Blackhawks fans may remember Garret Ross from his mic’d up video from last summer’s Prospect Camp, when the fifth-round draft pick dropped the gloves with a fellow invitee and, after the scrap, commented, “We should go again...we’ve gotta give [the fans] something better than that.” While the clip showcased more grit than skill, Ross has plenty of offensive ability to go along with that sandpaper.
Greg Gilbert, Saginaw Spirit head coach, calls Ross “a competitor and a warrior,” and Blackhawks Director of Player Development Barry Smith praises both his physicality and high hockey IQ, saying, “He’s another guy who has found a way to stay on top wherever he goes.”
Indeed, Ross has made the most of his opportunities over his four-year stint at Saginaw. When he was appointed captain on Jan. 10, he already had 21 goals and 22 assists in 36 games. He was tasked with replacing his predecessor, not just in a leadership role, but in position as well, moving from wing to center for the first time in his OHL career. The result? In 20 outings since Jan. 10, Ross has nearly doubled that number, and now has an astronomical 40 goals and 83 points in just 55 appearances, seventh-most in the league as of March 4.
As Saginaw tries to lock down a playoff spot—they currently sit in eighth place in the Western Conference with a 29-26-3-3 record—Ross spoke to chicagoblackhawks.com about his breakout year, making the adjustments as a pivot and his current NHL role models.
Your games played and point totals have increased year after year in the OHL. Do you feel like you’ve discovered new areas of your game as you go?
Experience has a lot to do with it. It’s a tough league to play in, and for some people, you just need a year or two to adjust. Once I adjusted, I felt like my game’s definitely improved.
It seems like you’ve been scoring even more since you were moved from wing to center earlier this season. Mentally and tactically, was it a big adjustment for you?
It was a little bit of an adjustment, but it wasn’t too bad. Once you’re on the ice and in the middle of a play, you just fill whatever position is open. The only real difference is taking draws and having a little more responsibility in the defensive end. I haven’t taken too many faceoffs in this league, and there are a lot of guys in this league who are good on draws, so I’ve definitely had to put in a little extra time after practice to work on my technique.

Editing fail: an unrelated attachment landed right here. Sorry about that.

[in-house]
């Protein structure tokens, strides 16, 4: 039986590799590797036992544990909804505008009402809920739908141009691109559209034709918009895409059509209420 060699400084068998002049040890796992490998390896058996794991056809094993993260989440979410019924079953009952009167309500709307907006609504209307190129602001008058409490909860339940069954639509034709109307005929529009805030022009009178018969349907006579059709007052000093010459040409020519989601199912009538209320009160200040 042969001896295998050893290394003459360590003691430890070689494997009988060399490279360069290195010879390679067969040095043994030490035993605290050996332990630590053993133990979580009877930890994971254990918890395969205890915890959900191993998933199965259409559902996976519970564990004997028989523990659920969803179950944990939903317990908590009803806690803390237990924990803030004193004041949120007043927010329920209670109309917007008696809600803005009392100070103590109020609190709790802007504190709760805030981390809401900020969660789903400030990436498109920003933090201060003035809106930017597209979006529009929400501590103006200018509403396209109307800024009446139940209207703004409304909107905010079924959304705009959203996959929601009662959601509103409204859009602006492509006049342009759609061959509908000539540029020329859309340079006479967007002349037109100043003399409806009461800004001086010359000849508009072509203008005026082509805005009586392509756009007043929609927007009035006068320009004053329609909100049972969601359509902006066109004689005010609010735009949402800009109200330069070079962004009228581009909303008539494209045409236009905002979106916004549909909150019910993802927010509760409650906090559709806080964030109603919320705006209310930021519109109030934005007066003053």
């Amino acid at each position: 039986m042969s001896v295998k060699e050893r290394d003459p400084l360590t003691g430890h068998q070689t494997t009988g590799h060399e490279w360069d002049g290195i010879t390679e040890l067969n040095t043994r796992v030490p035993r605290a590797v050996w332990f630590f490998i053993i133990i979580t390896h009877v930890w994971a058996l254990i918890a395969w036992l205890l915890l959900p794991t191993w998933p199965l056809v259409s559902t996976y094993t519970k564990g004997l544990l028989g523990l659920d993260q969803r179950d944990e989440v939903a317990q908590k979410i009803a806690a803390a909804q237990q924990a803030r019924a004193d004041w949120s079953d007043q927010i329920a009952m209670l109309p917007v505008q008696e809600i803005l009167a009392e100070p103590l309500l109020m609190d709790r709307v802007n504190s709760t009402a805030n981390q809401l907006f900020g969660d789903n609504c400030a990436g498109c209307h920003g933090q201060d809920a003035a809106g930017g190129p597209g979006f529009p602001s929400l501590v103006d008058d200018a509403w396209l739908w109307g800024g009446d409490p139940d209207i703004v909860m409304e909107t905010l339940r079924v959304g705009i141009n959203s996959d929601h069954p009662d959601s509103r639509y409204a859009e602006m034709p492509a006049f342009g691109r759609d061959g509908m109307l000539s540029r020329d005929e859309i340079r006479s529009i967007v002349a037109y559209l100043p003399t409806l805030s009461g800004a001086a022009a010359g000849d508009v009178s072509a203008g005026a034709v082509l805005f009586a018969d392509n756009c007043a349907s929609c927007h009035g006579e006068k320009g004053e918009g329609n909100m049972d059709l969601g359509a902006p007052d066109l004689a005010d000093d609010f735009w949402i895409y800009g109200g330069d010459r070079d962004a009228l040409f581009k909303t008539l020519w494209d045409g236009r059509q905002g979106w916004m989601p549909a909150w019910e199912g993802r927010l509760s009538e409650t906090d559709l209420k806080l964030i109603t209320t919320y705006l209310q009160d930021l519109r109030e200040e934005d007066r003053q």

You’re second on the team in points and first in penalty minutes. How do you balance having that physical edge with trying to be productive on the scoreboard?
I just kind of stick to my game plan, you know? I’m a two-way forward who likes to get in the mix, get on the forecheck, lay the body and stay physical, and I just stick to that. When the opportunities come for points, they’ve been going in the net for me.
In this year’s "Scouts Picks" feature in Blackhawks Magazine, our hockey ops personnel voted you as the prospect who opponents most hate to play against. Is it fair to say that you enjoy that role?
Absolutely. There are certain little things that you need to do to separate yourself from other hockey players. I feel like I’m helping my team when the opponents don’t like to play against me. It distracts them and brings more of their attention on me, gives my teammates a little extra room. It’s definitely something I pride myself on.
You were voted “most underrated player” in the OHL’s Western Conference last season by the league’s coaches. Were you surprised to get that honor?
I actually was. Again, I was trying to improve from the season before, and I had worked hard in the offseason. I’m glad I got noticed for that by the coaches.
Being named captain in January obviously added some responsibility to your plate. Tell us a little bit about your style of leadership.
I mainly like to lead by example with my play on the ice and my actions off the ice—to be that role model that the younger guys will look up to. Also, I’m not shy to speak up in the locker room; if something needs to be said, I’ll be the first one to say it.
You were teammates with current Blackhawks rookie Brandon Saad last year. Do you guys still keep in touch?
We talk—not so often, but we definitely still keep in touch. I congratulated him on his first goal a few weeks ago. He’s got a busy season, as do I, so we haven’t been communicating that often, but we talk a little bit here and there.
Did you grow up a Red Wings fan, being from the Detroit area?
Yeah, I actually was. My friends and family obviously were giving it to me a little bit here and there, but all in all, they were just happy that I got the opportunity to get drafted.
You said last summer that your hockey idol as a kid was Nicklas Lidstrom. Which players do you like to watch these days?
I like watching Boston’s Milan Lucic—he’s a hardworking two-way forward. Also, Buffalo’s Steve Ott and Dave Clarkson in New Jersey—he’s a guy that I like to model my game after.
Are there any areas of your game that you want to keep improving in order to make it to the next level?
The biggest thing is my strength. I’d like to be tougher to get off the puck while working down low and to make it not so easy for a defenseman. Just continue to work on getting in the dirty areas and coming out with the puck.